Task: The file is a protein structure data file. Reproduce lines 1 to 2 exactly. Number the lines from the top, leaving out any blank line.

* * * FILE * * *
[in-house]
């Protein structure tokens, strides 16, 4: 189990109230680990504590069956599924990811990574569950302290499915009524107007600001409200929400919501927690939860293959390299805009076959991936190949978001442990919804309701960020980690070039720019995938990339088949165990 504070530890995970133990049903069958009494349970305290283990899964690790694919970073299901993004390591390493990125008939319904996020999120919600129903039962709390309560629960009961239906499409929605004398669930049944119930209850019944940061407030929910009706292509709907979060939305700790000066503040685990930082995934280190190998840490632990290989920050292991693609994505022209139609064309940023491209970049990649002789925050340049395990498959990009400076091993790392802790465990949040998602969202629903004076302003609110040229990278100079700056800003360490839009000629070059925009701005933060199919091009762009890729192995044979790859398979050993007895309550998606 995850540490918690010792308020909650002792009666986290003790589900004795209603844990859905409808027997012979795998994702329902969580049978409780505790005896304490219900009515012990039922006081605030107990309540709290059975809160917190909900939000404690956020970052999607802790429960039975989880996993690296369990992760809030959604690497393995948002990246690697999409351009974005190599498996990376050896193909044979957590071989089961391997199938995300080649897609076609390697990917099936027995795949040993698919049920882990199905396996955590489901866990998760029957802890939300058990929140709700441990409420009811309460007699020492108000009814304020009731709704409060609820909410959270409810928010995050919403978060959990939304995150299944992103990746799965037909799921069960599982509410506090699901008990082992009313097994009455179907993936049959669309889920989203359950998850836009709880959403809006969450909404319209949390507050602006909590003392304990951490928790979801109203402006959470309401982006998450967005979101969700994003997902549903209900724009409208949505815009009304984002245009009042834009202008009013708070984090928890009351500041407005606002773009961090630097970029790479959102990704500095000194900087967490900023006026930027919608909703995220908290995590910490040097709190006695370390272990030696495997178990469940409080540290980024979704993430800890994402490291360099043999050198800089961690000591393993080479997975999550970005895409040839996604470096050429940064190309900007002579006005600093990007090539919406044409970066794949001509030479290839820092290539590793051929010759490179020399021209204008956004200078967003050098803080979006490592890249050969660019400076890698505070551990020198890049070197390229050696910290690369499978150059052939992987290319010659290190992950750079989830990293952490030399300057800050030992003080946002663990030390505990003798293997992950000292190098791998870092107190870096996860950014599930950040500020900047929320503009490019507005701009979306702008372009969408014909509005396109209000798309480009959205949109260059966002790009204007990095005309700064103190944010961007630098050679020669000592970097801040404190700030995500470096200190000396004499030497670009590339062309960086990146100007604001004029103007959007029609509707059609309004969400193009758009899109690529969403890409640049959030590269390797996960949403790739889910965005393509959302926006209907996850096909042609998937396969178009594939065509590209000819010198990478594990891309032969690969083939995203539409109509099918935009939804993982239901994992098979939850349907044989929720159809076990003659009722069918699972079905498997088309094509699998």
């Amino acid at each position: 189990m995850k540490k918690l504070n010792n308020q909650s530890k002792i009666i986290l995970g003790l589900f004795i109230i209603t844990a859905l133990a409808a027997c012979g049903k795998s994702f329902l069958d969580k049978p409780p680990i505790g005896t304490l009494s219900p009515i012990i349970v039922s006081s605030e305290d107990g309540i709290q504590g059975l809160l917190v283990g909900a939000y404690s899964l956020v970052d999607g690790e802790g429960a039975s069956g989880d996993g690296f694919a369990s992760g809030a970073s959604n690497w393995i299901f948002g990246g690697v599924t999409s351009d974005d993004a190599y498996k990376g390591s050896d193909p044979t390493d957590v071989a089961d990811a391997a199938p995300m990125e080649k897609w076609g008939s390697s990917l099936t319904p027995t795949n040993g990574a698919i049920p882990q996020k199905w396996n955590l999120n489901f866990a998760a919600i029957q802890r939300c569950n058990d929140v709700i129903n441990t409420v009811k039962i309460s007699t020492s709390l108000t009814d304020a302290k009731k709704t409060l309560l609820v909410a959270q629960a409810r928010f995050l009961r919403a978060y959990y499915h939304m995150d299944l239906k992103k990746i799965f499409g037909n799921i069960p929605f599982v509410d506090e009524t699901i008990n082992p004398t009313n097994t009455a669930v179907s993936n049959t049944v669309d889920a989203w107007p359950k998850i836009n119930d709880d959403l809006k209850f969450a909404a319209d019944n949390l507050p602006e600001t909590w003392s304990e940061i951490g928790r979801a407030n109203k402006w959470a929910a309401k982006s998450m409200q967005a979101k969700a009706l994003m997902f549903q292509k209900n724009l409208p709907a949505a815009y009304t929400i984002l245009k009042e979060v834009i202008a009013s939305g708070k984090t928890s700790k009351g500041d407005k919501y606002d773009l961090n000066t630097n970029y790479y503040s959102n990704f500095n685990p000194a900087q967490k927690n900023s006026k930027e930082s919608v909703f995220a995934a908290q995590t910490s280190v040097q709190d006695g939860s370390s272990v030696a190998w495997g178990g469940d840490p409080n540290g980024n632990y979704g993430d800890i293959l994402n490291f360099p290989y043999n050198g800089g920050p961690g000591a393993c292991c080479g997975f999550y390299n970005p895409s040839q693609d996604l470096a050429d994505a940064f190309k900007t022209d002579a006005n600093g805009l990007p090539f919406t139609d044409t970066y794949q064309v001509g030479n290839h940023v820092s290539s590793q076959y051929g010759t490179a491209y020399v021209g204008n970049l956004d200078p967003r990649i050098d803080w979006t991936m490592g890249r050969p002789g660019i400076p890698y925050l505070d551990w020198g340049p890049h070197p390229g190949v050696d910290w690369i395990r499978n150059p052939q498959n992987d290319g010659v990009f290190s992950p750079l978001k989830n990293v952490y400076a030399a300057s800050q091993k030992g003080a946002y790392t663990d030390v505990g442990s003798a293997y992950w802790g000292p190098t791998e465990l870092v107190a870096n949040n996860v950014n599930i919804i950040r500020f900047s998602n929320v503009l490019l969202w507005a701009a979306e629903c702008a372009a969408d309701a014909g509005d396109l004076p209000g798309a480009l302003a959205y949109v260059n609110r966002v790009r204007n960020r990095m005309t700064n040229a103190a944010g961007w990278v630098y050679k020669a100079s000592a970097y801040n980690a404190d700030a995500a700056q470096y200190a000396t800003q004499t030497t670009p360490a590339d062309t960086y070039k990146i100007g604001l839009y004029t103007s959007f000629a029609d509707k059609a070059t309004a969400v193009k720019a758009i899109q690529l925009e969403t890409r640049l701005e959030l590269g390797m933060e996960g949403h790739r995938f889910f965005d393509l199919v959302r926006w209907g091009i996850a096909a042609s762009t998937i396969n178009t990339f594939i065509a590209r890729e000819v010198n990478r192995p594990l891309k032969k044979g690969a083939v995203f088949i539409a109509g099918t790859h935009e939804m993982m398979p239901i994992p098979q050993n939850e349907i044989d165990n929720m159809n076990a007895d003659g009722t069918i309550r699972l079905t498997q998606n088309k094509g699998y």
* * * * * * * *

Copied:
[in-house]
């Protein structure tokens, strides 16, 4: 189990109230680990504590069956599924990811990574569950302290499915009524107007600001409200929400919501927690939860293959390299805009076959991936190949978001442990919804309701960020980690070039720019995938990339088949165990 504070530890995970133990049903069958009494349970305290283990899964690790694919970073299901993004390591390493990125008939319904996020999120919600129903039962709390309560629960009961239906499409929605004398669930049944119930209850019944940061407030929910009706292509709907979060939305700790000066503040685990930082995934280190190998840490632990290989920050292991693609994505022209139609064309940023491209970049990649002789925050340049395990498959990009400076091993790392802790465990949040998602969202629903004076302003609110040229990278100079700056800003360490839009000629070059925009701005933060199919091009762009890729192995044979790859398979050993007895309550998606 995850540490918690010792308020909650002792009666986290003790589900004795209603844990859905409808027997012979795998994702329902969580049978409780505790005896304490219900009515012990039922006081605030107990309540709290059975809160917190909900939000404690956020970052999607802790429960039975989880996993690296369990992760809030959604690497393995948002990246690697999409351009974005190599498996990376050896193909044979957590071989089961391997199938995300080649897609076609390697990917099936027995795949040993698919049920882990199905396996955590489901866990998760029957802890939300058990929140709700441990409420009811309460007699020492108000009814304020009731709704409060609820909410959270409810928010995050919403978060959990939304995150299944992103990746799965037909799921069960599982509410506090699901008990082992009313097994009455179907993936049959669309889920989203359950998850836009709880959403809006969450909404319209949390507050602006909590003392304990951490928790979801109203402006959470309401982006998450967005979101969700994003997902549903209900724009409208949505815009009304984002245009009042834009202008009013708070984090928890009351500041407005606002773009961090630097970029790479959102990704500095000194900087967490900023006026930027919608909703995220908290995590910490040097709190006695370390272990030696495997178990469940409080540290980024979704993430800890994402490291360099043999050198800089961690000591393993080479997975999550970005895409040839996604470096050429940064190309900007002579006005600093990007090539919406044409970066794949001509030479290839820092290539590793051929010759490179020399021209204008956004200078967003050098803080979006490592890249050969660019400076890698505070551990020198890049070197390229050696910290690369499978150059052939992987290319010659290190992950750079989830990293952490030399300057800050030992003080946002663990030390505990003798293997992950000292190098791998870092107190870096996860950014599930950040500020900047929320503009490019507005701009979306702008372009969408014909509005396109209000798309480009959205949109260059966002790009204007990095005309700064103190944010961007630098050679020669000592970097801040404190700030995500470096200190000396004499030497670009590339062309960086990146100007604001004029103007959007029609509707059609309004969400193009758009899109690529969403890409640049959030590269390797996960949403790739889910965005393509959302926006209907996850096909042609998937396969178009594939065509590209000819010198990478594990891309032969690969083939995203539409109509099918935009939804993982239901994992098979939850349907044989929720159809076990003659009722069918699972079905498997088309094509699998």